Rheumatoid arthritis hasn’t stopped Kelly Slauson from living life to the fullest

Kelly Slauson’s optimistic nature is contagious.

Within a few minutes of meeting her, it’s very plain to see that this 20-year-old college student is most definitely a “glass is half full,” kind of gal.

Slauson balances a lot on her plate. She is pursuing a nursing degree at the University of Portland, working as a nanny and spending time volunteering for local and national non-profit organizations. In the past, her activities have included playing soccer and rowing.

All of these activities and responsibilities alone would be more than enough for any young person to juggle, but factor in the significant and painful health issues she’s had to deal with throughout most of her life, and that genuine sunny outlook she has about the world is even more inspiring.

When she was 18 months old, Slauson was diagnosed with rheumatoid arthritis. It’s a chronic autoimmune disease with symptoms including inflammation of the lining of the joints, which has the potential to cause pain, loss of function and even disability.

“Before I would go down for a nap I’d be walking,” Slauson said, recounting the story she has heard about her life as a toddler. “After I’d get up, I’d be crawling, and then I’d slowly get up and walk with a limp.”

Her mom, Lynne Slauson, a pediatric nurse, knew immediately something wasn’t right.

“Sometimes, when you talk to other parents, they say the symptoms are subtle,” Lynne said. “But hers were pretty dramatic. She literally stopped walking, and would wake up in the morning and crawl. Kelly was never a crawler, she was always go, go, go.”

The family pediatrician suspected arthritis, and a rheumatologist at Seattle Children’s Hospital confirmed the diagnosis.

At the time, Kelly was the facility’s youngest patient.

“It’s pretty devastating when you start reading about it,” Lynne said. “At that time, there wasn’t a lot of treatment options. The more that you read about the potential for disability, it’s quite overwhelming. Will she end up in a wheelchair? What is this going to look like in terms of disability?”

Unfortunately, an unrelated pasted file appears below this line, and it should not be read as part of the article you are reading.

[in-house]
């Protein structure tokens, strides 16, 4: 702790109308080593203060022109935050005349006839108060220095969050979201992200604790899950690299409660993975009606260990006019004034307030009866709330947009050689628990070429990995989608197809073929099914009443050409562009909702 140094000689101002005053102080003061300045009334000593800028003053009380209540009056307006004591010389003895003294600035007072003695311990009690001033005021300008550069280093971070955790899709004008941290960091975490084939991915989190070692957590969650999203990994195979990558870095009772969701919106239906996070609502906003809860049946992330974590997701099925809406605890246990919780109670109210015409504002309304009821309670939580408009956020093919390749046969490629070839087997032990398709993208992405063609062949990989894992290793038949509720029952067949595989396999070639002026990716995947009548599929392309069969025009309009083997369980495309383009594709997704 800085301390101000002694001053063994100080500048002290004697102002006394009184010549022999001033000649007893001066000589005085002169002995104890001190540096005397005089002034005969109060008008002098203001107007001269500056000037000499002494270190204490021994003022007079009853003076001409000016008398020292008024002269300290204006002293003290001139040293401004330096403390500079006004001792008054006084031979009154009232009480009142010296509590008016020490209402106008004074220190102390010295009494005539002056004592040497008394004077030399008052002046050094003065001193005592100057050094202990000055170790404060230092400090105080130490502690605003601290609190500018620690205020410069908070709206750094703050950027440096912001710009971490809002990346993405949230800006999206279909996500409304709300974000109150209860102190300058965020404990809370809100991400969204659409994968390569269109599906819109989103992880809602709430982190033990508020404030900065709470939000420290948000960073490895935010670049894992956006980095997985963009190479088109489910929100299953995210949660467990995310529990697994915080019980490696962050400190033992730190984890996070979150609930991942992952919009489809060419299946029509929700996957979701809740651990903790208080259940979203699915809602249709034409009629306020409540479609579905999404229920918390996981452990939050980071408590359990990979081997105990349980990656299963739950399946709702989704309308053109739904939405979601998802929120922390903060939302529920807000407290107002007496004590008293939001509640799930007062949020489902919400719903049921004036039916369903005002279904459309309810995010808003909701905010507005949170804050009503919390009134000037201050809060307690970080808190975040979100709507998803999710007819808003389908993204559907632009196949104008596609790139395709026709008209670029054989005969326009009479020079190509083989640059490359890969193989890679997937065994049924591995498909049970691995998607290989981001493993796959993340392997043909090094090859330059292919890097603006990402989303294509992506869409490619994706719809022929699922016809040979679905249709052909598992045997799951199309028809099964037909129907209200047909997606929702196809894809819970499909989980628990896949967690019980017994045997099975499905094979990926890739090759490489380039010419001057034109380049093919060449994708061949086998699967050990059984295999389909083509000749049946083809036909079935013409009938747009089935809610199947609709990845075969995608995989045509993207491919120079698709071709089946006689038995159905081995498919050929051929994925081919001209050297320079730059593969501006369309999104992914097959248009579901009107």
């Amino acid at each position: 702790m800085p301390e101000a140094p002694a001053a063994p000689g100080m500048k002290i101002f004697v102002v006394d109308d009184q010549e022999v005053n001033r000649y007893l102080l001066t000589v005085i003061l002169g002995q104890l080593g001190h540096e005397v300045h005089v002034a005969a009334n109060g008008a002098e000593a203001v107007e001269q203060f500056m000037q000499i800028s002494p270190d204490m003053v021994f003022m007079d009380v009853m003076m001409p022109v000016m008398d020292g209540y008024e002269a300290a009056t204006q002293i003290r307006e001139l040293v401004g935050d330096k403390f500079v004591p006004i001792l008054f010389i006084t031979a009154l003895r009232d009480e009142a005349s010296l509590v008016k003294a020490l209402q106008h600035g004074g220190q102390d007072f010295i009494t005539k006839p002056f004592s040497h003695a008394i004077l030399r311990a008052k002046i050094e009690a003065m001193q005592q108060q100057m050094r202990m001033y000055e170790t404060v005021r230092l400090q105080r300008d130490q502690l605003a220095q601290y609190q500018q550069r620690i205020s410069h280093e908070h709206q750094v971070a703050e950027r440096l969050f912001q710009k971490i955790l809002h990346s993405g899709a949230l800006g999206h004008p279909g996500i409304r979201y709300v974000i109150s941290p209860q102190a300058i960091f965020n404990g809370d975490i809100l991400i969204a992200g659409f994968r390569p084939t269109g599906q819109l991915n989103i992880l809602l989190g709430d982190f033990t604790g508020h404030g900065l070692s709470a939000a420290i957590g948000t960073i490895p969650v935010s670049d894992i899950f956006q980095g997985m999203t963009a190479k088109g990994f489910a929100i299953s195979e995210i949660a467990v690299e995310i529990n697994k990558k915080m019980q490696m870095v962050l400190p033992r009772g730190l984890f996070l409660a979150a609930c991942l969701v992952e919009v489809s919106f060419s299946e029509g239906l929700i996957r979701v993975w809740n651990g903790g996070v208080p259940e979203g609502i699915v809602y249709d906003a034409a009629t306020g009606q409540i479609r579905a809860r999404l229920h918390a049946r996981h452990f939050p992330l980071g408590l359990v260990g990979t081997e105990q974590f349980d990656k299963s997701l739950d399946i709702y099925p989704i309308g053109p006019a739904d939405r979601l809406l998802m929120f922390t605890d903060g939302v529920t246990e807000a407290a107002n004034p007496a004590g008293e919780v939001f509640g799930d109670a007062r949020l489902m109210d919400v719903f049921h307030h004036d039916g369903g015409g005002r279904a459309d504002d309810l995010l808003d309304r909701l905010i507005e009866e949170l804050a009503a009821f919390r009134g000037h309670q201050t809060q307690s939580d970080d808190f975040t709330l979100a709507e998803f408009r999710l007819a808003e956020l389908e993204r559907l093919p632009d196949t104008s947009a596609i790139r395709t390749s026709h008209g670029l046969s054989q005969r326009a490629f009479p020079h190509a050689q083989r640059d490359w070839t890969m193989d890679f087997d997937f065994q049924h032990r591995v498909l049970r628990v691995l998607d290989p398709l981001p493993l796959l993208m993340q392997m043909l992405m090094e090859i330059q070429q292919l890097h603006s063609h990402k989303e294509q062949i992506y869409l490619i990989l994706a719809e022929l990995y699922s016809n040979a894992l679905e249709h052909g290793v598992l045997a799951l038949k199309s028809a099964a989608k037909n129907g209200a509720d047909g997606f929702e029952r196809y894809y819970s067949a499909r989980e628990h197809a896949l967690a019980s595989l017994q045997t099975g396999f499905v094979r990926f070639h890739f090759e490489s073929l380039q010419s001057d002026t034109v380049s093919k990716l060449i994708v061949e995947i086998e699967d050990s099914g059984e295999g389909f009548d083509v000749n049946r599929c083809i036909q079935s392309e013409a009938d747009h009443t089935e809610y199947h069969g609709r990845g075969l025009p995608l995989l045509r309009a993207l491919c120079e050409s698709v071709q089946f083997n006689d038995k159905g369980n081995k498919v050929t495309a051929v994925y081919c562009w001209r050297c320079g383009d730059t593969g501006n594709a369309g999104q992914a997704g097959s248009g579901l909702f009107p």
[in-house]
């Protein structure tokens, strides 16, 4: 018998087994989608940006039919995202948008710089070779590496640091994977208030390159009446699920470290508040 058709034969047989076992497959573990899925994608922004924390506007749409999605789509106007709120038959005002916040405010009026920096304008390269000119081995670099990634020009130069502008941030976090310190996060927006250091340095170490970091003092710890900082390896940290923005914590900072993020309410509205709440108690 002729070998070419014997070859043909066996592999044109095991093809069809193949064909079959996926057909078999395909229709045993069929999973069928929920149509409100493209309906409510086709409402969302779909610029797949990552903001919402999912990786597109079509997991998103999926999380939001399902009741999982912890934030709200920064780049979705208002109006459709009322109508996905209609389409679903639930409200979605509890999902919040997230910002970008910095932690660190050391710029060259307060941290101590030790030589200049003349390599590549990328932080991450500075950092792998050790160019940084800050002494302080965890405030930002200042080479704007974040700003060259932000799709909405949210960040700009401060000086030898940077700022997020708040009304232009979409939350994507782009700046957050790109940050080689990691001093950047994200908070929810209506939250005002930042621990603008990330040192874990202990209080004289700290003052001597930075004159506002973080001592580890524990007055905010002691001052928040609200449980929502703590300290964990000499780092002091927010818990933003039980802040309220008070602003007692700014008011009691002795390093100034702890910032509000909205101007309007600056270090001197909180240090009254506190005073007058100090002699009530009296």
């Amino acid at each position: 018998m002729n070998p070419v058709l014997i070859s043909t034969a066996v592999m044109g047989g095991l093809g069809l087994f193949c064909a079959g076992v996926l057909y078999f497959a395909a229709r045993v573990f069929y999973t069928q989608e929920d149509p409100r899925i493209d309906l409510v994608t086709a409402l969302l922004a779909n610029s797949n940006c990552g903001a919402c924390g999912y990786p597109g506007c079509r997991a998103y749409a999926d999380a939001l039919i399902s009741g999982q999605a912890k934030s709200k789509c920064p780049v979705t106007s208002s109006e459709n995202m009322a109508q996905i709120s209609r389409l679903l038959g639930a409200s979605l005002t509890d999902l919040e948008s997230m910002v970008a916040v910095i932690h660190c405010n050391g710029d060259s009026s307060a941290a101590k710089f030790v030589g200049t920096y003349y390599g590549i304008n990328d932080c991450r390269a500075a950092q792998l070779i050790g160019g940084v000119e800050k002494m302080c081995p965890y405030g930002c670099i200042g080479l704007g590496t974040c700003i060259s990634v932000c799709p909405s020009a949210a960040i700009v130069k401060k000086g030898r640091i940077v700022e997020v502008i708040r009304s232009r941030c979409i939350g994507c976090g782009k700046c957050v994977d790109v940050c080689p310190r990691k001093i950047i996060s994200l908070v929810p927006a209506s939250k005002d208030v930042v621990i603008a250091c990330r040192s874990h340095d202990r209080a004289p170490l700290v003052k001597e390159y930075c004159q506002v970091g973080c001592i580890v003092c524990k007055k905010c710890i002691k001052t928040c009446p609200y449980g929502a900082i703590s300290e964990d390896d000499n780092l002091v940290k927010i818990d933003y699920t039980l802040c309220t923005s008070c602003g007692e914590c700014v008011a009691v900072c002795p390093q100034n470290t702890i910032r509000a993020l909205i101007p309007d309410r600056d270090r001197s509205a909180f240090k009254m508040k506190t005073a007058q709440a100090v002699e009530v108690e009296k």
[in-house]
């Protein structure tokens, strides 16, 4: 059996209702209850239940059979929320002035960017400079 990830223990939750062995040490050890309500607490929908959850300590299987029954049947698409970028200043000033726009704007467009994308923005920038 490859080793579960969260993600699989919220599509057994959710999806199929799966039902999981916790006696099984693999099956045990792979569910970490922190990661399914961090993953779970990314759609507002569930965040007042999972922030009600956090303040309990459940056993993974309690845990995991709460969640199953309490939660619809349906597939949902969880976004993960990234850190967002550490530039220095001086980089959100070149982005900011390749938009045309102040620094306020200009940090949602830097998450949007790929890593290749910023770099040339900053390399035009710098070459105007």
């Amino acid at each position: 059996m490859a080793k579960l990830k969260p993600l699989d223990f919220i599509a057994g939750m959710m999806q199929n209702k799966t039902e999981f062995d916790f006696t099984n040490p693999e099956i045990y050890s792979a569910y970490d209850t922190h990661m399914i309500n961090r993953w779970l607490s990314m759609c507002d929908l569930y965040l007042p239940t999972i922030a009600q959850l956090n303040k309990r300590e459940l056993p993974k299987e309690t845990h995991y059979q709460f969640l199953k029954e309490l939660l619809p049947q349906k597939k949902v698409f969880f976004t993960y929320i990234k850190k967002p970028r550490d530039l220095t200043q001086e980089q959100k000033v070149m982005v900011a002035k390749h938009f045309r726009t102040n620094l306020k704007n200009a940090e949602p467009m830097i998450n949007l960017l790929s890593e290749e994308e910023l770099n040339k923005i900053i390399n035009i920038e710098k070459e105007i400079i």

Rheumatoid arthritis is primarily considered an older person’s disease. In fact, the majority of people who have rheumatoid arthritis are diagnosed at middle-age. The average age of a sufferer is 66.8, according to the Arthritis Foundation.

But, as Kelly’s case clearly illustrates, children can be afflicted with it as well.

According to the Arthritis Foundation, 300,000 children ages 17 and younger are affected with arthritis or other rheumatic conditions. Of those, an estimated 50,000 have juvenile rheumatoid arthritis.

Kelly’s treatments began with once-a-week injections of the drug methotrexate — the foundation of all of the treatments she has received throughout her life so far.

“When I was little, I thought everybody got a shot on Friday nights, and they got to see a lot of doctors and came home with stuffed animals,” she said. “I had a very normal childhood. I was playing soccer.”

When she was 8 years old, Kelly even went into remission and was taken off of all arthritis medications. But when she was 11, the disease returned and the second time around she was forced to deal with many of its misconceptions.

“Adolescence was difficult,” she said. “When you have sore joints, kids are mean. They don’t understand. I think my biggest frustration was not having people understand, or having people make statements based on a lack of understanding. That is a part of the whole misconception — that arthritis is something old people get. It’s a whole different class of autoimmune disorder. That was always very difficult.

“When I would have to sit out from PE or stuff like that, they’d say, ‘you’re faking it,'” she continued. “So I just stopped telling people that I was going through this. It was easier for them not to know, and for me to just deal with it. That is what made the relationship with my family so much stronger. I was really frustrated with my peers, so I just hung out with my family who understood what I was going through.”

Kelly’s family became her safe place to fall. They were supportive and loving, but also kept her grounded.

“One of the first things on the first visit that the doctors tell you is that you need to make every effort to create a normal childhood,” Lynne said. “This kid is no different. She has all of the chores, and everything else. You don’t alter that. It makes a big difference in terms of recognizing that they are just a normal kid and this is something they deal with on the side.”